RESTORING RELATIONSHIPS THROUGH ALTERNATIVE JUSTICE SYSTEM

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Before the colonial period, Kenya had its own justice system that was governed by a council of elders. Traditional communities embraced their cultures and they observed the rules and cultural principles that governed the society.

Disputes and conflicts existed between individuals, families and clans and all the communities developed traditional, practical and useful ways of resolving their disagreements. The traditional era of settling disputes involved bringing the adversaries in the conflict to a meeting usually in the compound of the families or clan heads.

The traditional dispute resolution mechanisms embraced restorative values in resolving conflicts and disputes. The restorative form of justice always promoted peace, order and harmony amongst the people. The elders and chiefs were the main arbiters. The arbiter invited the parties involved to a public hearing, they listened to them and addressed their issues.

Most societies used customary reparation as a way of resolving their disputes. The traditional remedies compassed compensation, restoration, restitution and rehabilitation. This is the system that the people understood and applied to their satisfaction.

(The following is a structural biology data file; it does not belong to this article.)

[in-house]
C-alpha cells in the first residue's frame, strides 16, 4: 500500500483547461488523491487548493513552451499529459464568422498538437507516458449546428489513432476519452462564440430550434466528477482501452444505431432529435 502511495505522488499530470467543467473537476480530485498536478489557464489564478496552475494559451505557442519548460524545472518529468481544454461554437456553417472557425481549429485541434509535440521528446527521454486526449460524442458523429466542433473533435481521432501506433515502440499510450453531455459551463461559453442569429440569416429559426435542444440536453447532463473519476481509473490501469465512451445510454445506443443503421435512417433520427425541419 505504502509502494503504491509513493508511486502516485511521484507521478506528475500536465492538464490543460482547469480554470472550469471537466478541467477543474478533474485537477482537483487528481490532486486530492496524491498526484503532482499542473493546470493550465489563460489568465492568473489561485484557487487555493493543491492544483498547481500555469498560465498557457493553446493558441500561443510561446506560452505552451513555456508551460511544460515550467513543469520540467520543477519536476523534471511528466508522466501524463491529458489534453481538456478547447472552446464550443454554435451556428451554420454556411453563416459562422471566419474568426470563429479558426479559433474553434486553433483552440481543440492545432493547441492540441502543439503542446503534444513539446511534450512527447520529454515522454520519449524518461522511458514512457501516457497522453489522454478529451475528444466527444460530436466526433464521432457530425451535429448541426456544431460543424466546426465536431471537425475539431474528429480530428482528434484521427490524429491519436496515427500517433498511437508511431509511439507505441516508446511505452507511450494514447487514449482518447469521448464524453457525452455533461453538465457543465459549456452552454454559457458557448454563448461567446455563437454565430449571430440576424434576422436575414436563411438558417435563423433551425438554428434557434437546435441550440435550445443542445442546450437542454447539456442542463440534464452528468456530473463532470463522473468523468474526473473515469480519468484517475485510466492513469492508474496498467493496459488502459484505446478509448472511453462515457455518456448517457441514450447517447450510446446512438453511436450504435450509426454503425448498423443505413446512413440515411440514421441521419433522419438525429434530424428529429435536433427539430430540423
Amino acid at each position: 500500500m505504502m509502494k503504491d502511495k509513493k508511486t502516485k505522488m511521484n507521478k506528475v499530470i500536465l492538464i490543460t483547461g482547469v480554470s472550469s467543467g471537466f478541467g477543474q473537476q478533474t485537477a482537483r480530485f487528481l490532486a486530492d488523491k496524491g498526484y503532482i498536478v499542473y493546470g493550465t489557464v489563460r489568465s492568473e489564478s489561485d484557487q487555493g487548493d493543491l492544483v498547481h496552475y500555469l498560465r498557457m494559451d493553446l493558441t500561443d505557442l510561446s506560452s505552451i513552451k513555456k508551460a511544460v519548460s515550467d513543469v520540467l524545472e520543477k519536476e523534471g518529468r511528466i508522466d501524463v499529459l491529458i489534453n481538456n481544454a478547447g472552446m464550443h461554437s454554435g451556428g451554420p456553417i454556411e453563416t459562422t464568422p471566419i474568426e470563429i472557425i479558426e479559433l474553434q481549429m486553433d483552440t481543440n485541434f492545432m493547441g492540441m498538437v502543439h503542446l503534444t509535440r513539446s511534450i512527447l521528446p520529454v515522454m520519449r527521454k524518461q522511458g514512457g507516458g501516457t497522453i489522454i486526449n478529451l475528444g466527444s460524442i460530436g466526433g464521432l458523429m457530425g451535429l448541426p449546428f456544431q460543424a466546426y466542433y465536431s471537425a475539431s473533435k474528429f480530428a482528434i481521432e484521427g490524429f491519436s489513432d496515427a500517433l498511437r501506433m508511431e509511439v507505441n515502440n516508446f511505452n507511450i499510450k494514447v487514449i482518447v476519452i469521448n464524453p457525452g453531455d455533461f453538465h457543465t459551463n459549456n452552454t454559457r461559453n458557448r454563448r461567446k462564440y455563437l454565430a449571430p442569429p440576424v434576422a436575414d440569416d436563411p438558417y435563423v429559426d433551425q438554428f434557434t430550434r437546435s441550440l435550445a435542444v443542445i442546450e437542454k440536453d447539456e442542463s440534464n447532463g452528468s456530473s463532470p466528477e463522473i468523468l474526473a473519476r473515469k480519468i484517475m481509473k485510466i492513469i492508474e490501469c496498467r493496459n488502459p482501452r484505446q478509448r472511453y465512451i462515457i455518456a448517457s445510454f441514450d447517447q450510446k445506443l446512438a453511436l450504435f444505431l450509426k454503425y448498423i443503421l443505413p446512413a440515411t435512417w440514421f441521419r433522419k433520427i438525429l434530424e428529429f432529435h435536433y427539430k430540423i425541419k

Today, there are over 78% Justice seekers in Kenya who still use alternative justice system mechanisms and the judiciary of Kenya is working towards empowering these people to access justice.

The Chief Justice, Lady Justice Martha Koome, recognizes that there is healing and power when people resolve their own disputes.  The Chief Justice’s leadership continues to demonstrate a commitment to multiple door mechanisms for access to justice that accelerate people -centered justice through the expansion of justice stakeholders.

As the times become more uncertain, assured access to justice remains a modicum of hope that we can cling to and make our societies more peaceful and more cohesive. A society is civilized if it respects the rule of law and also ensures there is justice for every citizen and justice is not necessarily just going to court. Justice should be available in our villages and within the communities.

Justice is both a process and an outcome and alternative Justice System restores families.

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